Tue. May 26th, 2020

Where South Africa ranks in the latest Global Peace Index

South Africa flag thumbs downThe latest report paints a grim picture of so-called peacefulness in South Africa. The country slipped two places globally and performed woefully in the safety section.

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There’s good news and there’s bad news.  For the first time in five years,  the Global Peace Index released by Vision of
Humanity found that “peacefulness” has increased globally.

The 2019 edition showed a slight increase in peacefulness
with Iceland ranked the most peaceful country, followed by New Zealand,
Portugal and Austria.

The bad news?

Despite this improvement, the world remains considerably less peaceful now than a decade ago, with the average level of peacefulness deteriorating by 3.78 per cent since 2008.

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Via Statista

South Africa dropped two places. In sub-Saharan Africa,
Mzansi is ranked 32nd while it sits at 127th globally. Amongst the countries
ahead of South Africa in the global rankings is El Salvador (113th) and
Honduras (123rd) – both places where gang violence is rife.

How “peacefulness” is calculated

The report uses a variety of metrics across a number of
different sub-categories – what they refer to as “domains”. These
domains are:

  •  Safety and Security domain
  • Ongoing Conflict domain
  • Militarisation domain

The three domains are further broken down into indicators
used to measure each one.  Those
indicators are:

  • Terrorism Impact
  • Incarceration Rate
  • Weapons Imports
  • Political Instability
  • External Conflicts Fought
  • Nuclear and Heavy Weapons
  • Refugees and IDPs
  • Police Rate
  • Military Expenditure (% GDP)
  • UN Peacekeeping Funding
  • Violent Demonstrations
  • Political Terror Scale
  • Perceptions of Criminality
  • Intensity of Internal Conflict
  • Neighbouring Countries Relations
  • Homicide Rate
  • Armed Services Personnel Rate
  • Violent Crime
  • Weapons Exports
  • Internal Conflicts Fought
  • Deaths from Internal Conflict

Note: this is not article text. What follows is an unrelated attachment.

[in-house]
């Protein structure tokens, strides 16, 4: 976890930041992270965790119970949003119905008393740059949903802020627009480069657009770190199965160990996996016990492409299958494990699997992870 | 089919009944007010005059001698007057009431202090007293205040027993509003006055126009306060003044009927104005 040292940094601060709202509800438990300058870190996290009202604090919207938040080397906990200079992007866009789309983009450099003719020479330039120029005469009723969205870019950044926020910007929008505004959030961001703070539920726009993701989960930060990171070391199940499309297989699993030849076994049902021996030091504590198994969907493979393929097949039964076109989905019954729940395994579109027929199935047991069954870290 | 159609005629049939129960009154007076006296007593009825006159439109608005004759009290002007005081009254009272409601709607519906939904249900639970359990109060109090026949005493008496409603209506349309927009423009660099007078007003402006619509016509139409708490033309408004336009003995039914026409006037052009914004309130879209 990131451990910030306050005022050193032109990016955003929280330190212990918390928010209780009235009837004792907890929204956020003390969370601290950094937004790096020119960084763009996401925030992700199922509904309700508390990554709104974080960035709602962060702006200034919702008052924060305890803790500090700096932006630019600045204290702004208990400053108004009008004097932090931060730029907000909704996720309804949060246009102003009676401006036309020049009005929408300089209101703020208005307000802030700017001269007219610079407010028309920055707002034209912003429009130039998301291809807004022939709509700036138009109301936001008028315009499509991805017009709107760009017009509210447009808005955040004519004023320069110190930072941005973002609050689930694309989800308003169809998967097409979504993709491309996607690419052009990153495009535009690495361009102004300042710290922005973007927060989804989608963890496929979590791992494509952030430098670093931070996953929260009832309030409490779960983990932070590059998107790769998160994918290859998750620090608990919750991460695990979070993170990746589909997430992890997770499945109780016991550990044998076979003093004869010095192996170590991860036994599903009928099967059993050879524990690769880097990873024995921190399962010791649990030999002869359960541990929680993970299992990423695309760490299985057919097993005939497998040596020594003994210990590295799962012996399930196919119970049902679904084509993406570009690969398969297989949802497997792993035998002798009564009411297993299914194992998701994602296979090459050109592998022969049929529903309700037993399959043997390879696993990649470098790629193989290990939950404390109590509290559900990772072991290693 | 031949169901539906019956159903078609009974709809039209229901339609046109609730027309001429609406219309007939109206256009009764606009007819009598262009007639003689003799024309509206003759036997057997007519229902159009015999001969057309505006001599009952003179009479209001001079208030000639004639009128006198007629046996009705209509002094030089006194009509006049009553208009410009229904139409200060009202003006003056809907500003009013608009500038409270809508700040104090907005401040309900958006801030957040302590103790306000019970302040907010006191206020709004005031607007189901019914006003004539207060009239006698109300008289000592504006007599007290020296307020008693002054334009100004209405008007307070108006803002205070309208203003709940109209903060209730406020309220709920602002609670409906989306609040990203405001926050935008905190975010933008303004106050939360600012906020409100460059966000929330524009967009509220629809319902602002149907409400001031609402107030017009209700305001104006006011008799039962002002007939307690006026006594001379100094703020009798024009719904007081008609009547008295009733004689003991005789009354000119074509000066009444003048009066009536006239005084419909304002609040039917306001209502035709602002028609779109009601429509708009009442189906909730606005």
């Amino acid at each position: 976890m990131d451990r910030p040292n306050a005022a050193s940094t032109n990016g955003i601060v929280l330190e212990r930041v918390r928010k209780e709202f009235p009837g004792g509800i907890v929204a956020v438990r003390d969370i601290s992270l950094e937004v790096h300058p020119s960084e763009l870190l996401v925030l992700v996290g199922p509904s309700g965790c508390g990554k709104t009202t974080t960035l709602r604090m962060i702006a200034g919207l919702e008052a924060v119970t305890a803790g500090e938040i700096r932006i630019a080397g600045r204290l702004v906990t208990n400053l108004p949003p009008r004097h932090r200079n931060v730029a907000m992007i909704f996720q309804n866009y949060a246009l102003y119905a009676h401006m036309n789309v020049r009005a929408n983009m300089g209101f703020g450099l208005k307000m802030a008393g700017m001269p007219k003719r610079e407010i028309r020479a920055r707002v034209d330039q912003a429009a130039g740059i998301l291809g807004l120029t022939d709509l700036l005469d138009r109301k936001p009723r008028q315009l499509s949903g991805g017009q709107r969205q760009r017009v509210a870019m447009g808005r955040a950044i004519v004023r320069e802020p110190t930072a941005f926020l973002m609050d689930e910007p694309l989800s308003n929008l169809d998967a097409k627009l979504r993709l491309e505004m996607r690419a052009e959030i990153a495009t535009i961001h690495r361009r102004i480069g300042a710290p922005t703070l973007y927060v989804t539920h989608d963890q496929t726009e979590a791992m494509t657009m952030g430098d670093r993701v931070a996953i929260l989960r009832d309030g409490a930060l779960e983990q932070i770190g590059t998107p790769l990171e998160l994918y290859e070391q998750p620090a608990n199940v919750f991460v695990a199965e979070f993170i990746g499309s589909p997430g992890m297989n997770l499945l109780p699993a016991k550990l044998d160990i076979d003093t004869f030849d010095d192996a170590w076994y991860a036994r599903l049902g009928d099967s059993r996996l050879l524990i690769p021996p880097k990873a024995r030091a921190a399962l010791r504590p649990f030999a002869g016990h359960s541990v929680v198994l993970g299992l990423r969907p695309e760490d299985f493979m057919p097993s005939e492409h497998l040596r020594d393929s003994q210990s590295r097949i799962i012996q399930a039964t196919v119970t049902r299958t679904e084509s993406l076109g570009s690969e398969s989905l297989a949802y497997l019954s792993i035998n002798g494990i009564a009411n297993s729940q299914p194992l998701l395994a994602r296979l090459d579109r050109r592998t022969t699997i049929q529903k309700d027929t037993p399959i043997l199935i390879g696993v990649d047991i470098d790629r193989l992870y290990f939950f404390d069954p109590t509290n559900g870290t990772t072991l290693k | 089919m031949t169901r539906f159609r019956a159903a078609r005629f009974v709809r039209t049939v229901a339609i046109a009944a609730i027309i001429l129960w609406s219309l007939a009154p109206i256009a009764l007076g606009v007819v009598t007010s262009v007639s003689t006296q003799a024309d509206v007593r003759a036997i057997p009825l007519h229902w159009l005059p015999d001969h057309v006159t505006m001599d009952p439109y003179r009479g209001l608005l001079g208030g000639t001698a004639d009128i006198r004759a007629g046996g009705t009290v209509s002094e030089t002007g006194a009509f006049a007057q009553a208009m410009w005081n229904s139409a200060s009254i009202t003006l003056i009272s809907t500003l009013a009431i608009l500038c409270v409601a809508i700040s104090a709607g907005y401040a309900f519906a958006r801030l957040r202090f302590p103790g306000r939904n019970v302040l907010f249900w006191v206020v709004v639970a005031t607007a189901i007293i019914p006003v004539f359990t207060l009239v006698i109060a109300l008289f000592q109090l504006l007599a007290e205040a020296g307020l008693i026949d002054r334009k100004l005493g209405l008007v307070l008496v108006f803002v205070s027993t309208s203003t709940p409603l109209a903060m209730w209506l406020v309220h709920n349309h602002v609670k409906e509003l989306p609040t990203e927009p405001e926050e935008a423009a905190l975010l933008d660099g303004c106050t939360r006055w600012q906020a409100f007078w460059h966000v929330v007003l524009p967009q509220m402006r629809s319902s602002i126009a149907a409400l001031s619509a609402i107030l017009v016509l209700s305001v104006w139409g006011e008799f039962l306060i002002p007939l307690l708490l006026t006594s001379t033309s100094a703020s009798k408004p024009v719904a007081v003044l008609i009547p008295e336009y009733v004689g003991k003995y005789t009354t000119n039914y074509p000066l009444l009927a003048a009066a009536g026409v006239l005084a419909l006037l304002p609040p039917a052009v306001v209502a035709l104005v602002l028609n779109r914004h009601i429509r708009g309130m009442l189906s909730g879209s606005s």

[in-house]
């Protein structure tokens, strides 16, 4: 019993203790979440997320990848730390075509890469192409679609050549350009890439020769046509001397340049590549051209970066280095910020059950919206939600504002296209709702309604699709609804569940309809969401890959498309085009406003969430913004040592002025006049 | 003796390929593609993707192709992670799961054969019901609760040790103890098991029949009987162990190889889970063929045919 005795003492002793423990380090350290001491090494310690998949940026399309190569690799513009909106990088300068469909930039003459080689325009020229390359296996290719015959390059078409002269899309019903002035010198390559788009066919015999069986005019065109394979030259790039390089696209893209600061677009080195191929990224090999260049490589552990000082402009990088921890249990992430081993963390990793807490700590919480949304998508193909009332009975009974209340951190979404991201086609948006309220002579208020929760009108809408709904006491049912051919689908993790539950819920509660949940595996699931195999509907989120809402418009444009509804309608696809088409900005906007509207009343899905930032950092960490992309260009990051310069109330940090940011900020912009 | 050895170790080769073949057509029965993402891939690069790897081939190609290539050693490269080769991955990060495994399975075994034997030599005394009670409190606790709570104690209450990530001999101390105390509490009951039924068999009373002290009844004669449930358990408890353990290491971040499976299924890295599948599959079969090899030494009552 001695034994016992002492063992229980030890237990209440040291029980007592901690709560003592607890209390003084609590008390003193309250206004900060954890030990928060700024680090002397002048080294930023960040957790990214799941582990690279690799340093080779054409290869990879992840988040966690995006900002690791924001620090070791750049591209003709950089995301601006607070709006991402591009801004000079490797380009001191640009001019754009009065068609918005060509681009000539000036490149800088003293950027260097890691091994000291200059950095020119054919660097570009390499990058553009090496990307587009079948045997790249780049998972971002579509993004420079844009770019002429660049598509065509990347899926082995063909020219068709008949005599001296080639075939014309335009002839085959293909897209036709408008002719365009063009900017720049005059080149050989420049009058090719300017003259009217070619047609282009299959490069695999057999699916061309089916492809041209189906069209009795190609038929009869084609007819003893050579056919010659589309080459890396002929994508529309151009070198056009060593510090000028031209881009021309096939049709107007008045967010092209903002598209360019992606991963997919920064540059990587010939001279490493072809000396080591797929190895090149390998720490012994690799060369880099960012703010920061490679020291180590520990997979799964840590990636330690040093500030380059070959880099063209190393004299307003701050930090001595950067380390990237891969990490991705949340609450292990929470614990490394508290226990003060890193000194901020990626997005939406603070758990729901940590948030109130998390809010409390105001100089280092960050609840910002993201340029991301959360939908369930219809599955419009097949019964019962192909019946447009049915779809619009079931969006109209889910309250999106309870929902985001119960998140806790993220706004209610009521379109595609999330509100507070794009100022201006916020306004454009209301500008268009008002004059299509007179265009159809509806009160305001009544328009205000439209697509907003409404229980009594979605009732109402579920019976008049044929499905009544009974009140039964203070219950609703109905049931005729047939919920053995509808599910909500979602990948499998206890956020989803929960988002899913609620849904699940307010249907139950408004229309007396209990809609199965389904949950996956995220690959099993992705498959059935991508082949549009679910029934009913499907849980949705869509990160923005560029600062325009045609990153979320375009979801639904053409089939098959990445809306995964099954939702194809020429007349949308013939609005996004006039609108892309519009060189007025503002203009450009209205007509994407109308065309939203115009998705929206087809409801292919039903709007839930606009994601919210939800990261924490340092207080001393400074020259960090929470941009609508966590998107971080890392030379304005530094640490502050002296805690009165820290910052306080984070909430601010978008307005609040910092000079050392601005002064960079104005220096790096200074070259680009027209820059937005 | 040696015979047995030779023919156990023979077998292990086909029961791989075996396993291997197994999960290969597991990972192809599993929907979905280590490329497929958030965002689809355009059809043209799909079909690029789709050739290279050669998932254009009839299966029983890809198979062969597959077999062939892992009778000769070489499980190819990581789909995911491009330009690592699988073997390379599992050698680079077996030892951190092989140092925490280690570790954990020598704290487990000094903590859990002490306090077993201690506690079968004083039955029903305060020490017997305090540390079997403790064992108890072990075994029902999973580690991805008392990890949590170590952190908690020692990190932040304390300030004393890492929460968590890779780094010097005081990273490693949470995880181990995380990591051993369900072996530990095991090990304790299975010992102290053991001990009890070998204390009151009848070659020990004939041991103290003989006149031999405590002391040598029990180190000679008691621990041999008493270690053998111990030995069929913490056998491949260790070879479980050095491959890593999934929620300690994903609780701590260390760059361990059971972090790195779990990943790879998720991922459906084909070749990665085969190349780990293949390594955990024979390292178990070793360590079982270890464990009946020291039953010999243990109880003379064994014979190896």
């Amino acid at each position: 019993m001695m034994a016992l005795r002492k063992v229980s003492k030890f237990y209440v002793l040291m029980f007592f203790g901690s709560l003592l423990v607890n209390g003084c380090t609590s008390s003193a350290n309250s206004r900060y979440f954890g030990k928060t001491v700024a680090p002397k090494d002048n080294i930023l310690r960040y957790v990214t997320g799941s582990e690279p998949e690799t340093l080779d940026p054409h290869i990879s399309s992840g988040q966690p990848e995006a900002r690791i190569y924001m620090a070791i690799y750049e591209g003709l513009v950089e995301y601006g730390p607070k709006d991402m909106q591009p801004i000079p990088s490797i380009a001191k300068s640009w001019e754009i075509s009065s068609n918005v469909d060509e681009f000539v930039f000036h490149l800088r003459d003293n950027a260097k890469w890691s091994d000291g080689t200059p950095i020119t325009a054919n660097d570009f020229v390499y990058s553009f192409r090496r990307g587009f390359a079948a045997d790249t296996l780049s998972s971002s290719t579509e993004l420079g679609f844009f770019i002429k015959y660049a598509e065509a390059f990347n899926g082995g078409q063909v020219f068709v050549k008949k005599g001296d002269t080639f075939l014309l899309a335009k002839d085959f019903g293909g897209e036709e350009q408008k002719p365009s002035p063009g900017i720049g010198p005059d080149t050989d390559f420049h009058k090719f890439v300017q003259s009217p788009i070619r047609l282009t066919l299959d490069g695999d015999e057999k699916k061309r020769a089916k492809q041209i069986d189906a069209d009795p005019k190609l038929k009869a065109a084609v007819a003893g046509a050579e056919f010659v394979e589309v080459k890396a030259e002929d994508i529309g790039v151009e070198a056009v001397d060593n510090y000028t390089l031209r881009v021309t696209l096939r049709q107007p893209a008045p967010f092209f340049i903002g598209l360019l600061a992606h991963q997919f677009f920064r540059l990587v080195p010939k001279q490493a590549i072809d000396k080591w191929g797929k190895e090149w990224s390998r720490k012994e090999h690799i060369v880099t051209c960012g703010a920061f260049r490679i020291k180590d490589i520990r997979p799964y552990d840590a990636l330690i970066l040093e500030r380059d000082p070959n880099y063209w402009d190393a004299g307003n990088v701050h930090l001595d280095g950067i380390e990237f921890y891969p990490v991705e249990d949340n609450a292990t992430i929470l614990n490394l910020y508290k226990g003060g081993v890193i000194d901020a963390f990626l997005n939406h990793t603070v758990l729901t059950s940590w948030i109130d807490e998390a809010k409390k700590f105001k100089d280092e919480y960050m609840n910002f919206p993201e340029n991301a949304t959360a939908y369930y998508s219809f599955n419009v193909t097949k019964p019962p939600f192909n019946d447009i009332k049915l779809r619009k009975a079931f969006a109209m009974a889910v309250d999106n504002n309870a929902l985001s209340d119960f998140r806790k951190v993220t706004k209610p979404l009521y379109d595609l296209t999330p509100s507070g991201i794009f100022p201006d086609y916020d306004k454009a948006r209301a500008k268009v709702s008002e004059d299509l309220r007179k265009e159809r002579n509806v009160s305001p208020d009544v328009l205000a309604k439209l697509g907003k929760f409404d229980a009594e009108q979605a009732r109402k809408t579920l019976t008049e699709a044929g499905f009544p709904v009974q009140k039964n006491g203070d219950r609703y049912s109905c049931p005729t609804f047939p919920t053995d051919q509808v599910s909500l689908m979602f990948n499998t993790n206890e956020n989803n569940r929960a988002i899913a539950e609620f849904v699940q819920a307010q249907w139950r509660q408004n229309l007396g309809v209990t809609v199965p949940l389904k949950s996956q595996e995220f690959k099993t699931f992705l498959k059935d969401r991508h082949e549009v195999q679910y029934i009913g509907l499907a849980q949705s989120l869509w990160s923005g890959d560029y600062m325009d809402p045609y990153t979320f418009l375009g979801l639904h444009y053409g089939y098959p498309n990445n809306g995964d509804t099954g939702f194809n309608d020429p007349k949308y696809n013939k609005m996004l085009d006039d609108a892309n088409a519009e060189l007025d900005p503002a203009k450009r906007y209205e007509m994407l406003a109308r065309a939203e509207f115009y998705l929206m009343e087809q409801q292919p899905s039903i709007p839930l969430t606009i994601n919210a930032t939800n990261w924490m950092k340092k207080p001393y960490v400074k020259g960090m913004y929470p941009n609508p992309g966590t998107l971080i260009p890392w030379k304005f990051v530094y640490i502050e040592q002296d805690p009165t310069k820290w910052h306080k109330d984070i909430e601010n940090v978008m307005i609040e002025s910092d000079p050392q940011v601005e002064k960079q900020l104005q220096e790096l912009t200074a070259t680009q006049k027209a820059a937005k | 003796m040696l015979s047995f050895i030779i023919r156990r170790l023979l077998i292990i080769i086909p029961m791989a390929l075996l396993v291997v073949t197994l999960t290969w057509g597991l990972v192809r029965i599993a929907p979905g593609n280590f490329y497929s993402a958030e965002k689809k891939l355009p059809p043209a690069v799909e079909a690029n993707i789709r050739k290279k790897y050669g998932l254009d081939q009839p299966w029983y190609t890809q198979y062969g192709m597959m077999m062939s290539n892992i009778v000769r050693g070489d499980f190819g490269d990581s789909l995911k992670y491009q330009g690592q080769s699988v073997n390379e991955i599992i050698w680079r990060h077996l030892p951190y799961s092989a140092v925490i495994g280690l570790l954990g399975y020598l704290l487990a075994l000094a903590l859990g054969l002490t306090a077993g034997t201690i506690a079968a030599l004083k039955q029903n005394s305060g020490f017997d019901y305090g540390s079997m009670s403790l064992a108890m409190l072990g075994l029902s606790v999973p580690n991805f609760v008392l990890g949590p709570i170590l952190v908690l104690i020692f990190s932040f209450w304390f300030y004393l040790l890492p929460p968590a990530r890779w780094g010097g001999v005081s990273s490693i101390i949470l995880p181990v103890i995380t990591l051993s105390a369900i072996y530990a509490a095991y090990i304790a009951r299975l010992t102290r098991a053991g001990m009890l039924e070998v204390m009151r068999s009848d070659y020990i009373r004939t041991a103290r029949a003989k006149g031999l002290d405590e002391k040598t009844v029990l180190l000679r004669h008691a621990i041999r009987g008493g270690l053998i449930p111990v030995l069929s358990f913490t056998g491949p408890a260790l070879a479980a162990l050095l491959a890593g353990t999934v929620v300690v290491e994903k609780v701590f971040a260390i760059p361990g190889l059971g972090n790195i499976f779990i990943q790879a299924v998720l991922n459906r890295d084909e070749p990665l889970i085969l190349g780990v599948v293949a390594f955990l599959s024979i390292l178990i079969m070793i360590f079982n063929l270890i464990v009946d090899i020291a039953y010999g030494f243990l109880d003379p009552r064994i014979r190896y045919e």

• Access to Small Arms
  • Deaths from External Conflict

Where South Africa performed the worst

As you’ve already seen, it was pretty bad overall. But the
“Societal Safety and Security” domain was by far the worst.

The reduction of homicide rates in many  Central and South American countries explains some of this. El Salvador, for example, had a 15 per cent fall in its homicide rate from 2016 to 2017, but it still has one of the highest homicide rates in the world.

The economic cost of violence

Again, South Africa was ranked 26th globally.

Economic impact is broken down into three categories: direct
costs, indirect costs, and a multiplier effect. The direct costs  associated with violence include the
immediate consequences on the victims, perpetrators, and public systems
including health, judicial and public safety.

The indirect costs of violence refer to longer-term costs
such as lost productivity, psychological effects and the impact of violence on
the perception of safety and security in society.

The report estimates the economic cost of violence as a
precentage of South Africa’s GDP to be 13%. For comparison, Syria was ranked
first with their percentage at 67%. Iceland, which was the most peaceful
country overall, was estimated at three percent and Malawi at two percent.

But everyone around the world is stressed

Globally, feelings of sadness, stress and worry have
increased by a combined average of eight percentage points.

Even with improvements in certain aspects of wellbeing,
feelings of sadness, worry and stress are on the rise globally. The most
significant increases were seen in South Asia and sub-Saharan Africa.
Sub-Saharan Africa had the greatest increase in stress, increasing 18
percentage points from 2008 to 2018.

Experiences of sadness, stress and worry are on the rise regardless of peace as seen in the graphic below.

2f0e28ca sadness and stress increase - Where South Africa ranks in the latest Global Peace Index

The report doesn’t detail why this might be, but you might
theorise that as we become increasingly connected with more access to just how much
is wrong with the world, we feel increasingly agitated and concerned about not
just our own wellbeing, but our loved ones.

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